Veggie Garden Update + Some Great Harvest Recipes

by Texas Homesteader ~

Whelp, we made it to July, y’all! Now in NE Texas the rain taps will typically turn off about now and will stay off for the rest of the summer.  So although we may get a little ole 1/4″ inch or so every now & then, we can count on manually irrigating the garden from our Rainwater Catchment Systems from here on out.

Let’s stroll through the garden and see how it’s doing, shall we?

Summer is here, y'all. July promises to be hot & dry here in NE Texas. But the garden has provided some harvests. Come check it out! #TexasHomesteader

My garden was very slow to get started this year. Our spring was very wet, cool and cloudy. But in a typical year for us in zone 8, July is where things begin to grind to a halt.  It’s so hot & dry that even if you’re able to keep everything watered it’s hard to get plants to set fruit.  So we’ll see how it goes. So far:


I was pretty determined to remove any and all squash bug eggs. I inspected the squash plants every morning. I removed all squash bug eggs and dispatched any squash bugs I found. But alas, things got super busy & chores got away from me. I’m guessing squash bugs have killed my spaghetti squash and summer squash plants. Grrrrrr…

But before the vines died I harvested several spaghetti squash. So I’ll be making Cheesy Spaghetti Squash with them over the next few months.

Spaghetti squash. Summer is here, y'all. July promises to be hot & dry here in NE Texas. But the garden has provided some harvests. Come check it out! #TexasHomesteader

And I’d already harvested several summer squash before the plants succumbed. We enjoyed them sauteed in fragrant herb & olive oil Herb Bombs and they were delicious. I guess I must sigh and let them go now though.

So far the zucchini plant is still vibrant and producing. So I’m enjoying zucchini as long as I can!

Concord Grapevine

The grapevine has grown like CRAZY. But although the vines set lots of fruit, I’m noticing lots of grape drops. Even full bunches of grapes on the ground.

The culprit?  Raccoons. They’ve decimated the corn and are working through my grapes.  Oh, and they’ve been caught visiting the chicken pen every night.  Thankfully the hens are locked in tight when the raccoons come-a-callin’ but those raccoons have got to go.

Raccoon garden and chicken pest. Summer is here, y'all. July promises to be hot & dry here in NE Texas. But the garden has provided some harvests. Come check it out! #TexasHomesteader

RancherMan’s set traps to remove the raccoon.  Hopefully we’ll still be able to harvest grapes in the coming weeks.

Green Beans

Our green beans this year is hit-n-miss. I planted several rows of green beans this past spring. Each row was planted a few weeks apart to prolong the harvest.

But since they’re slow growing I have to make several small harvests. I’ll go to the garden & pick as many green beans as I can and bring them inside. Into a container in the fridge they go until there’s enough to serve as a supper side dish. RancherMan loves ’em simmered until tendercrisp with a little bacon.

Other Garden Areas

Let’s look at the other parts of the garden, shall we? There is a watermelon vine that’s just now starting to grow. But it may be entirely too late to have it set fruit & ripen this year. I’ll be watching to see how it goes.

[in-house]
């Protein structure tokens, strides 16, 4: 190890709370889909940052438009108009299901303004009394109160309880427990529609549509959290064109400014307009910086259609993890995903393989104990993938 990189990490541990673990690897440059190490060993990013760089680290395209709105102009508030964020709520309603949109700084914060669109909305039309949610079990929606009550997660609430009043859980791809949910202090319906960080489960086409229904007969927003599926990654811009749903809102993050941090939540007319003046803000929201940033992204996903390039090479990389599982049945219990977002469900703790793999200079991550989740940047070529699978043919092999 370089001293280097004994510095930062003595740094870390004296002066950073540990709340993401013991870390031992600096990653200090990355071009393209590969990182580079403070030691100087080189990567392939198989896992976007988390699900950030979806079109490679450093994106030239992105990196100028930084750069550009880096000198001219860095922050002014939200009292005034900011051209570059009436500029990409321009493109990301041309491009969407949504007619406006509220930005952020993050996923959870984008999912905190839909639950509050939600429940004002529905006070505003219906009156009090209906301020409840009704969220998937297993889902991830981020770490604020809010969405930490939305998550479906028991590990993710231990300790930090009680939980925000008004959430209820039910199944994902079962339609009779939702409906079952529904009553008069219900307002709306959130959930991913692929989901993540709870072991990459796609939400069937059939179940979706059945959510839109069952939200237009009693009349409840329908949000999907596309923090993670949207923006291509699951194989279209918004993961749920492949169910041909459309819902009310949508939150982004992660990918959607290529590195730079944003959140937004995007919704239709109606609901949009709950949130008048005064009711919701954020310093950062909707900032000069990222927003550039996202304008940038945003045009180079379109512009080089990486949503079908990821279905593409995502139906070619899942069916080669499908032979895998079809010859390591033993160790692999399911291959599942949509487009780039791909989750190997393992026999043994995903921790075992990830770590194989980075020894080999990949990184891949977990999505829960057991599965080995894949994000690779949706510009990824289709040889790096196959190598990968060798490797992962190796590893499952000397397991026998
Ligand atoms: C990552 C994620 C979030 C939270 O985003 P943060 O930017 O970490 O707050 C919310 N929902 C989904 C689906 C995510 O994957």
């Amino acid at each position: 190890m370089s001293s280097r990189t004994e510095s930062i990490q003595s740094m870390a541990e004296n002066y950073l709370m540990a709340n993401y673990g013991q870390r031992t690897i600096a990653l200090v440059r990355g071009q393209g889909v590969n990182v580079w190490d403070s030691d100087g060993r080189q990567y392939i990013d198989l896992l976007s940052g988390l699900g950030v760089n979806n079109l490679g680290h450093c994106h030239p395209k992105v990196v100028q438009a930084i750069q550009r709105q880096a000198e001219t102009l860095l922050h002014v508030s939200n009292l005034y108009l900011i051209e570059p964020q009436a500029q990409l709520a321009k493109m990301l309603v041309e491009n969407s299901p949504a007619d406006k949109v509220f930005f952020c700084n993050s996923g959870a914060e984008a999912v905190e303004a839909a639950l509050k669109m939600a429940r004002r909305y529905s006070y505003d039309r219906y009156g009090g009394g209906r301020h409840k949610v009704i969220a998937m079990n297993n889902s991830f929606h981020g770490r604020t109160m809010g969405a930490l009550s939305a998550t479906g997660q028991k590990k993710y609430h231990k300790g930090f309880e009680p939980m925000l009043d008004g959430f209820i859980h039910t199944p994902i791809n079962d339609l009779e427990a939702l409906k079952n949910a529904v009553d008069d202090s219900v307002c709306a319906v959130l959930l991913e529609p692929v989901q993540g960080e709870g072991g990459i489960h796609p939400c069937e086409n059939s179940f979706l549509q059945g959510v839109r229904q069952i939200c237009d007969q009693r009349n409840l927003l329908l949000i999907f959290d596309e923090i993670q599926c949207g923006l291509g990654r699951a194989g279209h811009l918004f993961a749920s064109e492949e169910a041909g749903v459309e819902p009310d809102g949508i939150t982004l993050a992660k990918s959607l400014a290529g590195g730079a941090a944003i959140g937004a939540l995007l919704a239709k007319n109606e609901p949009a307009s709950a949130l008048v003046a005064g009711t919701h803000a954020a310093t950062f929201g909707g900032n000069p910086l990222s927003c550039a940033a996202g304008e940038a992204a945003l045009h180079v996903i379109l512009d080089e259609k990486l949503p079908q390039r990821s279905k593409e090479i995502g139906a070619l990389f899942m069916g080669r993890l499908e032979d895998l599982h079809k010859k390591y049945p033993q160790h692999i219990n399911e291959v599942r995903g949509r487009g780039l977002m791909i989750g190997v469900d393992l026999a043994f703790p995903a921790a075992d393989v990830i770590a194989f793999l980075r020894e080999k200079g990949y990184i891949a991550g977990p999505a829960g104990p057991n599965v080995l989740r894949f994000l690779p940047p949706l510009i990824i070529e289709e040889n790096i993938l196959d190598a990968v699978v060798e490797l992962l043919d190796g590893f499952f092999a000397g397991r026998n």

The okra is just now beginning to produce. I’ve never been a fan of eating lots of okra because of the mucilage they contain. But we love Okra Fritters! So I’ll harvest the small, tender okra and make them into okra fritters.

Okra Fritters. Summer is here, y'all. July promises to be hot & dry here in NE Texas. But the garden has provided some harvests. Come check it out! #TexasHomesteader


What about tomatoes? Whelp, I’ve struggled with my tomatoes this year as well. None of the plants from my indoor greenhouse made it when they were transplanted into the garden. Our spring was just too wet/cool/cloudy!

So I bought several varieties from a local woman who grows and sells from her greenhouse. I’ve harvested a few tomatoes but it looks like they’re just now starting to really produce. I’m looking forward to harvesting more in the near future.

Onions & Garlic

I’ve harvested lots of onions and Garlic. As I do each year, I’ve saved the largest garlic head to replant in the garden. That improves my garlic each & every year.

Preserving garlic. Summer is here, y'all. July promises to be hot & dry here in NE Texas. But the garden has provided some harvests. Come check it out! #TexasHomesteader

I love to season our food with garlic and I use lots of it. So I’m sure to Preserve The Garlic so it’s available to me whenever I want it.

3-Sisters Garden

Across from my onion patch is this square where I planted my 3-Sisters Garden.  I used Kandy Korn & black-eyed pea seed from my sweet friend’s father’s veggie seeds and heirloom pumpkin too.

But the raccoons climbed the garden fence and pretty much decimated this section of the garden. Sigh – maybe next year.


The cucumber vine in the garden is actually growing pretty well. I only planted one because RancherMan’s not a fan of cucumbers. But I like to include them in a salad from time to time.

And perhaps I can use a few cucumbers to make a jar or two of Refrigerator Pickles. I love that I can make one quart at a time.

Refrigerator pickles. Summer is here, y'all. July promises to be hot & dry here in NE Texas. But the garden has provided some harvests. Come check it out! #TexasHomesteader

And sometimes I’ll let one grow huge so I can offer it to my chickens. The chickens love them and I love that I’m growing my own chicken food that way. If there are still more than we can consume I’ll pile them into my Blessing Basket (see below)